As the old song goes, “Everything Old is New Again,” even in this digital age.* With that in mind, I have discovered, while perusing the internet of course, that tintype photography is making a comeback, albeit a niche one.
To the uninitiated, tintype photos were invented in 1851 by Frederick Scott Archer and came into popularity during the Civil War, because they could be made quicker, easier and less expensively than a daguerrotype. A tintype image is made directly to a metal plate placed in the camera. The plates are individually prepared and must be exposed and developed within minutes or they are ruined.
While researching the comeback, I found Staff Sargent Ed Drew, a soldier who served in Afghanistan. He is also a student at San Francisco Art Institute and he decided to take tintype photos during his last tour of duty. He specifically took the tintype photos to preserve, for eternity practically, this period of his life for his newborn son. And for future generations, because tintypes can last for many years. Plus, he used the tintype photos for a class project. His photos can be found here.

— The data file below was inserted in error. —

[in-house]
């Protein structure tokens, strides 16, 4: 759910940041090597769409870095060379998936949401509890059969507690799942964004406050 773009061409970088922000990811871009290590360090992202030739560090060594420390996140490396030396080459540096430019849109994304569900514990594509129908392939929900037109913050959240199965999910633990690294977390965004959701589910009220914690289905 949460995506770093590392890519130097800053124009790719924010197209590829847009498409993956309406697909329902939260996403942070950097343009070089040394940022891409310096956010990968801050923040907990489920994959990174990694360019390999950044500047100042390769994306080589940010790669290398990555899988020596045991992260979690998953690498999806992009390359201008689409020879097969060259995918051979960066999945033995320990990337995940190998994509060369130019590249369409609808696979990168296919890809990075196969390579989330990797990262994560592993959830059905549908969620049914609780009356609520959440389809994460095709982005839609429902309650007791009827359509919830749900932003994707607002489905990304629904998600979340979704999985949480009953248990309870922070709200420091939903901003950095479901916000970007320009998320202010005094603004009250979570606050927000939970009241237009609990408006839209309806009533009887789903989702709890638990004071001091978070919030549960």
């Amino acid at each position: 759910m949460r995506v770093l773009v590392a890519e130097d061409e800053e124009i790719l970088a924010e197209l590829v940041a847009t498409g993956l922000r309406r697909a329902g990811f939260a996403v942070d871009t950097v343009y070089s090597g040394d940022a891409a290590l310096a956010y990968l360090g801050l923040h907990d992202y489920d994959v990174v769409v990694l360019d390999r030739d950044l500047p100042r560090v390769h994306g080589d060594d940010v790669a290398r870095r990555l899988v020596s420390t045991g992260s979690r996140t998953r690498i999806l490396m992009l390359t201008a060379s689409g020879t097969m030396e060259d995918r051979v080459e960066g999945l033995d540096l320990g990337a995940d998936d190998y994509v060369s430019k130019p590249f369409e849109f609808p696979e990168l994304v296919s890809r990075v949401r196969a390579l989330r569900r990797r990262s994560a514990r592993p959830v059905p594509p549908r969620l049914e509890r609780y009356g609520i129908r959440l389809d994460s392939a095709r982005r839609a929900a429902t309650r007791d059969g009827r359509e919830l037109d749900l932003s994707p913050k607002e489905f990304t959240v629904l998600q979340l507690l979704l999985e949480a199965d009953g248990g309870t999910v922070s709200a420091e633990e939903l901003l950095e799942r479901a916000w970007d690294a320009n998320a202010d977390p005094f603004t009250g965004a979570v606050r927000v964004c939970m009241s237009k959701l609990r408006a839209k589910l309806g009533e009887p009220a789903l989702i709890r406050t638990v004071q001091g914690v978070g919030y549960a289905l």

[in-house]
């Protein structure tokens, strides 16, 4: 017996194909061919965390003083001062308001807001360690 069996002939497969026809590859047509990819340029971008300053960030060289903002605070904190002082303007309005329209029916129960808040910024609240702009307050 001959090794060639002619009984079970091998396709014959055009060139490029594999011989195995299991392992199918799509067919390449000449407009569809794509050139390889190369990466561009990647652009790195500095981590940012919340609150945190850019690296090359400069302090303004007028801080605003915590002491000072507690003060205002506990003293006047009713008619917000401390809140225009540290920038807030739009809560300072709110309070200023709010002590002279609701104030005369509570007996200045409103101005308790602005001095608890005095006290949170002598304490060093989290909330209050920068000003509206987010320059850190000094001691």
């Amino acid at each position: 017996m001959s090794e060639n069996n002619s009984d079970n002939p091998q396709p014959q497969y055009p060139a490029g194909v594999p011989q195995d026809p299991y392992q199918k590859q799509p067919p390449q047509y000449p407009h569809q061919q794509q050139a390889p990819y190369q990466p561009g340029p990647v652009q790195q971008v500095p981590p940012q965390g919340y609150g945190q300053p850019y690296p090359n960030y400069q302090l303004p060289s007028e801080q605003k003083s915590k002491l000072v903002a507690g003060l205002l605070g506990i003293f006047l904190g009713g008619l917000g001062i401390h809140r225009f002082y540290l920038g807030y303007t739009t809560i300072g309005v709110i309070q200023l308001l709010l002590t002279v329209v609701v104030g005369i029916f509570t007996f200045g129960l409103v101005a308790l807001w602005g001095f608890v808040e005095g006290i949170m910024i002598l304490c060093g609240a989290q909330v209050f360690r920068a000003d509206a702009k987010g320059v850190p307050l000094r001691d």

There is also a Photobooth tintype studio in San Francisco.They will create your tintype photo while you wait, using the same process originally developed in 1851.
But the real connection of old and new has been created by an online company that wants you to upload your digital photos and they will reproduce the photos using authentic tintype materials and process. They will reproduce pictures, of course, but they can also turn your photos into necklaces and cufflinks. This allows you to take your children, pet, or whatever you cherish with you wherever you go, yet sporting it with an antique feel.
I have tintype photos that were passed from my grandfather to me, through many generations. Perhaps I should go on Antiques Roadshow and discuss the material worth of my family treasure!
*Song was written by Peter Allen, sung in “All that Jazz” and “The Boy from Oz”, which is based on his life.
The grand spectacle of the sporting world — the Olympics — has, after a year of delay and confusing information, come and gone. But now